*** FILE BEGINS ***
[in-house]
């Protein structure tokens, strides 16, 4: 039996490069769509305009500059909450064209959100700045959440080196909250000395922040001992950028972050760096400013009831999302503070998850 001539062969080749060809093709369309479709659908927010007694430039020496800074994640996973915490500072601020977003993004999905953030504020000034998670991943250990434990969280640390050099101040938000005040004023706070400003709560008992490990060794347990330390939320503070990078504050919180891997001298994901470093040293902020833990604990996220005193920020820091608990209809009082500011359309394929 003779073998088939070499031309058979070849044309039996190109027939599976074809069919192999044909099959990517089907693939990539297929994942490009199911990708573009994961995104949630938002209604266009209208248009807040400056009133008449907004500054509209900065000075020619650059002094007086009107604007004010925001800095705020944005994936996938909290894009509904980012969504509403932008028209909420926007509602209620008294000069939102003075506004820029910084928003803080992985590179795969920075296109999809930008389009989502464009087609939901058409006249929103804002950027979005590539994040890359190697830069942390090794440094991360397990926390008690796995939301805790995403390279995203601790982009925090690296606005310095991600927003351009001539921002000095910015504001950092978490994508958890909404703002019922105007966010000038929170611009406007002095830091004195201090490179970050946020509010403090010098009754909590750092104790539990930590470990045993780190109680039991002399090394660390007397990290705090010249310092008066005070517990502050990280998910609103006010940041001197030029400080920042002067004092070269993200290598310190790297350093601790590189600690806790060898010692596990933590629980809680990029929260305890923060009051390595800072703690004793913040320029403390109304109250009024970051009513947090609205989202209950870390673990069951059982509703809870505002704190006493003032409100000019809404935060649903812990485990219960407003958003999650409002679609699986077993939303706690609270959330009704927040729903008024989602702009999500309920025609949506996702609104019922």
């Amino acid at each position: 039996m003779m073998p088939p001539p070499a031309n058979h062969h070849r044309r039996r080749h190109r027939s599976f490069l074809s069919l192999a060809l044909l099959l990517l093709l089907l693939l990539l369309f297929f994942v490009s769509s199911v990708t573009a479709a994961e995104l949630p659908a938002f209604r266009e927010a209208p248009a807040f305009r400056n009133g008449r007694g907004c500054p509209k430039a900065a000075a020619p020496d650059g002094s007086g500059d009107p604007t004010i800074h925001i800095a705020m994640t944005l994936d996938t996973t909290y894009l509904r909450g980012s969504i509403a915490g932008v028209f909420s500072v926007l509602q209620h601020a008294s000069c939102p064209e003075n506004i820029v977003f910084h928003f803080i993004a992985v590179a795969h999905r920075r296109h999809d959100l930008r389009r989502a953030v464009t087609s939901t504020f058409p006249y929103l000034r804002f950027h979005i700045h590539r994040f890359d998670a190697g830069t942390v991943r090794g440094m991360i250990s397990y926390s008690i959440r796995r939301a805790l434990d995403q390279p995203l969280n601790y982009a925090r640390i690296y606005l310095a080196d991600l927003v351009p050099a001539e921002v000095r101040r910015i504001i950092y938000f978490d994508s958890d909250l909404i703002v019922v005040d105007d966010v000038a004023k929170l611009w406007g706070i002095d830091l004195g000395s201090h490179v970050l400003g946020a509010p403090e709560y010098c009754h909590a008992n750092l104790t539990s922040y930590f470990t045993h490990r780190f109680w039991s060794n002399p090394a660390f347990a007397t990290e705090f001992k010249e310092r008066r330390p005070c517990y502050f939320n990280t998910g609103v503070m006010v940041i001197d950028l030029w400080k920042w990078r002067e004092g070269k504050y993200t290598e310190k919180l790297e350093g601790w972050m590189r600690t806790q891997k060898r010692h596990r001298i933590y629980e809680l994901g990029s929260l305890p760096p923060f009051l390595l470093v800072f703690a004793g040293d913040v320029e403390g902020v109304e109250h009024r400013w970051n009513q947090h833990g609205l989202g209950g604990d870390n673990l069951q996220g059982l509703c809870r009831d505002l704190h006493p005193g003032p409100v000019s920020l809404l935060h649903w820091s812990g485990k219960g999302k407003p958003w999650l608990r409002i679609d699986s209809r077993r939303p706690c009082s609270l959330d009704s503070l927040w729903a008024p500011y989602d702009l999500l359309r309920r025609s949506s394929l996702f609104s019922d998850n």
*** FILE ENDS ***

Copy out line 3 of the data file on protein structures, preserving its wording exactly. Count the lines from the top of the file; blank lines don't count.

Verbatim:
């Amino acid at each position: 039996m003779m073998p088939p001539p070499a031309n058979h062969h070849r044309r039996r080749h190109r027939s599976f490069l074809s069919l192999a060809l044909l099959l990517l093709l089907l693939l990539l369309f297929f994942v490009s769509s199911v990708t573009a479709a994961e995104l949630p659908a938002f209604r266009e927010a209208p248009a807040f305009r400056n009133g008449r007694g907004c500054p509209k430039a900065a000075a020619p020496d650059g002094s007086g500059d009107p604007t004010i800074h925001i800095a705020m994640t944005l994936d996938t996973t909290y894009l509904r909450g980012s969504i509403a915490g932008v028209f909420s500072v926007l509602q209620h601020a008294s000069c939102p064209e003075n506004i820029v977003f910084h928003f803080i993004a992985v590179a795969h999905r920075r296109h999809d959100l930008r389009r989502a953030v464009t087609s939901t504020f058409p006249y929103l000034r804002f950027h979005i700045h590539r994040f890359d998670a190697g830069t942390v991943r090794g440094m991360i250990s397990y926390s008690i959440r796995r939301a805790l434990d995403q390279p995203l969280n601790y982009a925090r640390i690296y606005l310095a080196d991600l927003v351009p050099a001539e921002v000095r101040r910015i504001i950092y938000f978490d994508s958890d909250l909404i703002v019922v005040d105007d966010v000038a004023k929170l611009w406007g706070i002095d830091l004195g000395s201090h490179v970050l400003g946020a509010p403090e709560y010098c009754h909590a008992n750092l104790t539990s922040y930590f470990t045993h490990r780190f109680w039991s060794n002399p090394a660390f347990a007397t990290e705090f001992k010249e310092r008066r330390p005070c517990y502050f939320n990280t998910g609103v503070m006010v940041i001197d950028l030029w400080k920042w990078r002067e004092g070269k504050y993200t290598e310190k919180l790297e350093g601790w972050m590189r600690t806790q891997k060898r010692h596990r001298i933590y629980e809680l994901g990029s929260l305890p760096p923060f009051l390595l470093v800072f703690a004793g040293d913040v320029e403390g902020v109304e109250h009024r400013w970051n009513q947090h833990g609205l989202g209950g604990d870390n673990l069951q996220g059982l509703c809870r009831d505002l704190h006493p005193g003032p409100v000019s920020l809404l935060h649903w820091s812990g485990k219960g999302k407003p958003w999650l608990r409002i679609d699986s209809r077993r939303p706690c009082s609270l959330d009704s503070l927040w729903a008024p500011y989602d702009l999500l359309r309920r025609s949506s394929l996702f609104s019922d998850n």